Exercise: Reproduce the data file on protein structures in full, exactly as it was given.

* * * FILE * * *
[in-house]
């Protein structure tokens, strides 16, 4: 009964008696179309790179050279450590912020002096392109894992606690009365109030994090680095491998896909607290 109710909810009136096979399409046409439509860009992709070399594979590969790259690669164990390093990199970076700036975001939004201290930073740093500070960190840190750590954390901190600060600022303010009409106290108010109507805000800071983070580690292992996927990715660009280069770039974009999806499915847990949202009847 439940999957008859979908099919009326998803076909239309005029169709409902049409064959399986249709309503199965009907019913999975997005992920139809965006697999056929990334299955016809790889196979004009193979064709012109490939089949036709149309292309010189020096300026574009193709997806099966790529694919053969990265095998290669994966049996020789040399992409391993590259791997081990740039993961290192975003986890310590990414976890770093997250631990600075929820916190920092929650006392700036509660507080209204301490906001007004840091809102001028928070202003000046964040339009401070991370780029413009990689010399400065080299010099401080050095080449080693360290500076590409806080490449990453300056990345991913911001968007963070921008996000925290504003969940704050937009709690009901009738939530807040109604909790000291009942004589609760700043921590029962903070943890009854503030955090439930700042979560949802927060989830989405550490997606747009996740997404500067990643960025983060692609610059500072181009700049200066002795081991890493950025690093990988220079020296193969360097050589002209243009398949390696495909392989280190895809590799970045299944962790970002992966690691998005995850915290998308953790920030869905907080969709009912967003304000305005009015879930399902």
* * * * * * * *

[in-house]
């Protein structure tokens, strides 16, 4: 009964008696179309790179050279450590912020002096392109894992606690009365109030994090680095491998896909607290 109710909810009136096979399409046409439509860009992709070399594979590969790259690669164990390093990199970076700036975001939004201290930073740093500070960190840190750590954390901190600060600022303010009409106290108010109507805000800071983070580690292992996927990715660009280069770039974009999806499915847990949202009847 439940999957008859979908099919009326998803076909239309005029169709409902049409064959399986249709309503199965009907019913999975997005992920139809965006697999056929990334299955016809790889196979004009193979064709012109490939089949036709149309292309010189020096300026574009193709997806099966790529694919053969990265095998290669994966049996020789040399992409391993590259791997081990740039993961290192975003986890310590990414976890770093997250631990600075929820916190920092929650006392700036509660507080209204301490906001007004840091809102001028928070202003000046964040339009401070991370780029413009990689010399400065080299010099401080050095080449080693360290500076590409806080490449990453300056990345991913911001968007963070921008996000925290504003969940704050937009709690009901009738939530807040109604909790000291009942004589609760700043921590029962903070943890009854503030955090439930700042979560949802927060989830989405550490997606747009996740997404500067990643960025983060692609610059500072181009700049200066002795081991890493950025690093990988220079020296193969360097050589002209243009398949390696495909392989280190895809590799970045299944962790970002992966690691998005995850915290998308953790920030869905907080969709009912967003304000305005009015879930399902």